Movement restrictions on cattle born or reared in the UK before August 1996

All cattle born or reared in the UK before 1 August 1996 are subject to movement restrictions as an extra precaution against meat from these older cattle entering the food chain (milk from such animals can be sold for human consumption).

For further information on movement restrictions on cattle born or reared in the UK before August 1996, see our web pages on registering cattle.

Testing for BSE

EU Member States have been required to undertake active surveillance for BSE in cattle since 2001. The following categories of cattle must be tested for BSE in Great Britain:

  • All cattle which die or are killed other than for human consumption (fallen stock) aged over 48 months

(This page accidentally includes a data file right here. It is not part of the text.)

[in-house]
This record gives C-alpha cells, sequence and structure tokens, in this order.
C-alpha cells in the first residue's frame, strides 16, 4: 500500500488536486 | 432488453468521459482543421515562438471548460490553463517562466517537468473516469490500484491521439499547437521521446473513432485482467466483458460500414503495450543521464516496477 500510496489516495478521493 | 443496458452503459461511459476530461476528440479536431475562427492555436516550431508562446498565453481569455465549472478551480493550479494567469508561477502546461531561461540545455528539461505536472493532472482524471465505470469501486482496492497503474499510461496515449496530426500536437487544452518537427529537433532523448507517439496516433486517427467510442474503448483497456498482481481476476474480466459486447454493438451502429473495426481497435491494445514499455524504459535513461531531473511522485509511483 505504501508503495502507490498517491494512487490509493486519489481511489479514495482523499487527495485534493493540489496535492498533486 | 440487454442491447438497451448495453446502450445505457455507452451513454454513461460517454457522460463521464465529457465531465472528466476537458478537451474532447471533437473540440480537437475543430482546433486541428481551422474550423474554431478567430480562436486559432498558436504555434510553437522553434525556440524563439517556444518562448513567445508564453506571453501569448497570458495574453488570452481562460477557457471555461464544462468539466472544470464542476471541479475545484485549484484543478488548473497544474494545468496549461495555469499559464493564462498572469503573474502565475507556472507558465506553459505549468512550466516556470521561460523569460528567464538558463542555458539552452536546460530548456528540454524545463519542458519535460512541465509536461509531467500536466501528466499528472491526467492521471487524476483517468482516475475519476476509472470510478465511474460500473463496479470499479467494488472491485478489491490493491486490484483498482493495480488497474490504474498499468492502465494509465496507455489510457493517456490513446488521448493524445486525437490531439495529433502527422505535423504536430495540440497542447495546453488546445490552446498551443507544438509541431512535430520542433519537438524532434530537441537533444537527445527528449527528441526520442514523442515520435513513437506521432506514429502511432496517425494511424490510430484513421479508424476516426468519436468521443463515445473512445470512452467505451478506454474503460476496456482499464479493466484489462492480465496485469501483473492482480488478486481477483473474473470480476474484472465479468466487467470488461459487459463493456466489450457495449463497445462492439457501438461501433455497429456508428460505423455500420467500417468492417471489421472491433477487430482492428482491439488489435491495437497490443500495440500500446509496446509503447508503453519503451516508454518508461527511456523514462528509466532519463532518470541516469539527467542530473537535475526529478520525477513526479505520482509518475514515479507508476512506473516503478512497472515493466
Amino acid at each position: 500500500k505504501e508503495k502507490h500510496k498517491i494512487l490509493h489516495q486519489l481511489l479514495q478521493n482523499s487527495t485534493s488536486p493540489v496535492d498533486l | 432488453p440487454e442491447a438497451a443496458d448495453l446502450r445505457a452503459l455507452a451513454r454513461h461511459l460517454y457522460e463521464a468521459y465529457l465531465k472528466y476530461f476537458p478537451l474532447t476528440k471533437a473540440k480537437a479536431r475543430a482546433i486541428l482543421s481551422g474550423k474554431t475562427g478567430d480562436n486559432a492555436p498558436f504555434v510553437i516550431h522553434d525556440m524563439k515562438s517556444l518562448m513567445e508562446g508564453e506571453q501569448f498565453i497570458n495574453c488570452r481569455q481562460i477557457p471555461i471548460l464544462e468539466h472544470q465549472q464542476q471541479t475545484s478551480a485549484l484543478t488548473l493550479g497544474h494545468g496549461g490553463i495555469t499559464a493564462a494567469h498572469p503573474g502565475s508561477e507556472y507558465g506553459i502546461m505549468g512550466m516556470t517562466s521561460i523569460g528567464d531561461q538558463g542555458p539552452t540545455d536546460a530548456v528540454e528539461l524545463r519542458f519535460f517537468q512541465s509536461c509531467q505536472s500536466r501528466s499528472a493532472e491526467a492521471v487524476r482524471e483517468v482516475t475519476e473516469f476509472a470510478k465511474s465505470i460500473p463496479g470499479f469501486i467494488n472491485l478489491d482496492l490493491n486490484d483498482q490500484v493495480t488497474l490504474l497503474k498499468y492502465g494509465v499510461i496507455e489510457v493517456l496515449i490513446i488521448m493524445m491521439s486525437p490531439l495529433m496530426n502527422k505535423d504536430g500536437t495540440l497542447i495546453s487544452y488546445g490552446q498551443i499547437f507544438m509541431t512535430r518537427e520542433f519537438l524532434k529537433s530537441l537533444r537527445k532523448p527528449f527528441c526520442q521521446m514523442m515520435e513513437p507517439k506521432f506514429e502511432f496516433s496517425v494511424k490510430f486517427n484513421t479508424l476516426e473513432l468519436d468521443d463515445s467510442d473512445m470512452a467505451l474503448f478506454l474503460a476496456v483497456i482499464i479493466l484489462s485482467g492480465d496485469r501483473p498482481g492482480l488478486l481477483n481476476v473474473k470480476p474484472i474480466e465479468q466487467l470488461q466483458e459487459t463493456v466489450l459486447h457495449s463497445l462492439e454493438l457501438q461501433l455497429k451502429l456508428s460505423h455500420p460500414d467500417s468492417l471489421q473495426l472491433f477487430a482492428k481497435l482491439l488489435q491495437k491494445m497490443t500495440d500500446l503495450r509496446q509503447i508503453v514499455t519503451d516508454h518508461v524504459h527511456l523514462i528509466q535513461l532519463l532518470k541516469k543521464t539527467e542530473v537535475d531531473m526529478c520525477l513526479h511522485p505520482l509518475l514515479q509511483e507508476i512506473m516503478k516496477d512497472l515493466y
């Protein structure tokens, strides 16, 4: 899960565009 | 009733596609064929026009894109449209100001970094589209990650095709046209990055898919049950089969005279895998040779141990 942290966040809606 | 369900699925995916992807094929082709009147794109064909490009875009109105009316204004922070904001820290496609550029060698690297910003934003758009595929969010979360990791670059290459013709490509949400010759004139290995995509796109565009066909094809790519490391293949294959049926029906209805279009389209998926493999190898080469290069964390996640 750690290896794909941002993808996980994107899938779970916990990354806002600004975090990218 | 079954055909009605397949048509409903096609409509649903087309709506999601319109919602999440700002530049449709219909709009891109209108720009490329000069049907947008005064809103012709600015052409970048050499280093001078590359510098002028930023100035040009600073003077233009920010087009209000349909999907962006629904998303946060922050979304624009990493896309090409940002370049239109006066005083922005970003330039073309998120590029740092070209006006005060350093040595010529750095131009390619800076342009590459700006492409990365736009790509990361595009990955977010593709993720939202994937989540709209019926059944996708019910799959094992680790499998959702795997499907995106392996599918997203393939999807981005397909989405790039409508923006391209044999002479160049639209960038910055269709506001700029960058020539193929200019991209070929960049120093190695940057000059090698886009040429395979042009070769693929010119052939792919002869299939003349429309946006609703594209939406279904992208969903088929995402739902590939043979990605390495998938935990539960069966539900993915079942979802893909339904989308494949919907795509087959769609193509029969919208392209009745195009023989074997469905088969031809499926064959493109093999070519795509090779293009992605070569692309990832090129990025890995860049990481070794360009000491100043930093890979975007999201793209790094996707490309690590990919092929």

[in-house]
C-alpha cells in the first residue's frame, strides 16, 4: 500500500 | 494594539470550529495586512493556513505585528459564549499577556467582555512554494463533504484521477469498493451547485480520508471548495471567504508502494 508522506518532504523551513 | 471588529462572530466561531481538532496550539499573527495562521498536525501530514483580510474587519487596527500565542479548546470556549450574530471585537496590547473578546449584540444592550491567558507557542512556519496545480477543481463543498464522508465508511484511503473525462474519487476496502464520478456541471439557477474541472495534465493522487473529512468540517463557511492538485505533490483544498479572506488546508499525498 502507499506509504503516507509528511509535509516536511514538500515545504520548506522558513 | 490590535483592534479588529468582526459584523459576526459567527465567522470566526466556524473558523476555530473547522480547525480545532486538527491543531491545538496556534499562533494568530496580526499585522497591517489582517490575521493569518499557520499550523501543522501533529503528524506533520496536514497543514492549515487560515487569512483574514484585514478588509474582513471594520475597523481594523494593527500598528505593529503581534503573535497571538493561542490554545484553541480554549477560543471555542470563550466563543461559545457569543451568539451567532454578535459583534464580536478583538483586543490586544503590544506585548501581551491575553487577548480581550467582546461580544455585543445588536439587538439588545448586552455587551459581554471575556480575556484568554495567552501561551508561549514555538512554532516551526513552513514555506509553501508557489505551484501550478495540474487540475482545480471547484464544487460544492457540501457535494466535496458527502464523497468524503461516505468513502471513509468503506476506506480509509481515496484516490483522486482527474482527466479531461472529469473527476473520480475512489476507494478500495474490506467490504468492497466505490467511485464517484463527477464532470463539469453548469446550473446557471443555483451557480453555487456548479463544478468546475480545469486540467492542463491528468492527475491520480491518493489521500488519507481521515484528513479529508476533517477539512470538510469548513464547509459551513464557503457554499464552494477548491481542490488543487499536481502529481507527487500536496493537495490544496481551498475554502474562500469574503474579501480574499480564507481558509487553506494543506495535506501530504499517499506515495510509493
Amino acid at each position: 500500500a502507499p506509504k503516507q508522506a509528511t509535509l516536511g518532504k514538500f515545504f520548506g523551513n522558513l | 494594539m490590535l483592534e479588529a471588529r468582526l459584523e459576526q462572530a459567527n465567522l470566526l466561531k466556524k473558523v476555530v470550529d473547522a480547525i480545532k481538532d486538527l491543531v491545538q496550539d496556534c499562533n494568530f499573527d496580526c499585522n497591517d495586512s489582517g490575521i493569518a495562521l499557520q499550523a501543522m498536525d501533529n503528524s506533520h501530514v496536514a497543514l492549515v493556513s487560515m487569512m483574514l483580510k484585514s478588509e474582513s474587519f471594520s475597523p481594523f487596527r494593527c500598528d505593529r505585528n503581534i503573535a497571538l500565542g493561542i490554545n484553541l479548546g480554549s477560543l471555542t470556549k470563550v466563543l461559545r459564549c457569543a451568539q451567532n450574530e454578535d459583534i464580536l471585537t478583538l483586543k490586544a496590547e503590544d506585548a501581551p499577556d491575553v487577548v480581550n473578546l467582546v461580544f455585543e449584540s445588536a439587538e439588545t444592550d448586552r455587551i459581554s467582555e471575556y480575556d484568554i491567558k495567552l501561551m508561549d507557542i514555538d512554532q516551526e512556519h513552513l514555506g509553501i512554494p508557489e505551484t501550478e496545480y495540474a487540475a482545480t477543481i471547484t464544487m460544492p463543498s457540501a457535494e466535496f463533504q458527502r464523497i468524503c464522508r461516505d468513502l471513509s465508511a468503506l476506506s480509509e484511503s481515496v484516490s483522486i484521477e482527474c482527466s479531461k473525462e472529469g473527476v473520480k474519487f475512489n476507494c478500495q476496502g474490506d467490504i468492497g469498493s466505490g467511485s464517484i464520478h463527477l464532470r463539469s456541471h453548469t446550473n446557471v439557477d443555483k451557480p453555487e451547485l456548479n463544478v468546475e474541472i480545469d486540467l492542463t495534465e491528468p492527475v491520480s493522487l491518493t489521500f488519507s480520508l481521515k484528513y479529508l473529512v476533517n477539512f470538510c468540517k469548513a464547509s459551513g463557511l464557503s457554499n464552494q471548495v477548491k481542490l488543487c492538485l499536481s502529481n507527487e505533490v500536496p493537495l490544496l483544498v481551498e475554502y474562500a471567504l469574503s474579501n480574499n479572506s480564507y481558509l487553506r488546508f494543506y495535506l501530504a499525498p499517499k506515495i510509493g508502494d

• All cattle slaughtered normally for human consumption aged over 48 month
  • All emergency slaughter animals or animals found sick at ante mortem inspection aged over 48 months.

All feed cohorts of BSE cases are also tested for BSE.

Exemptions to testing requirements

EU TSE Regulations include a derogation allowing an exemption to BSE testing for cattle in remote areas where there is no carcase collection service, and where the cattle population of the derogated area is less than 10% of the total national cattle population. As a result, cattle keepers in the following areas are exempt from the BSE test requirements:

  • Isle of Wight
    Livestock keepers will be able to dispose of their animals under the arrangements currently in place for other fallen stock. Livestock farmers on the island are expected to make all reasonable efforts to comply with the Animal By-Products Regulations and for the local authority to take appropriate enforcement action against those who make no attempt to comply with animal by-products legislation or who wilfully flout alternative controls set down by the local authority.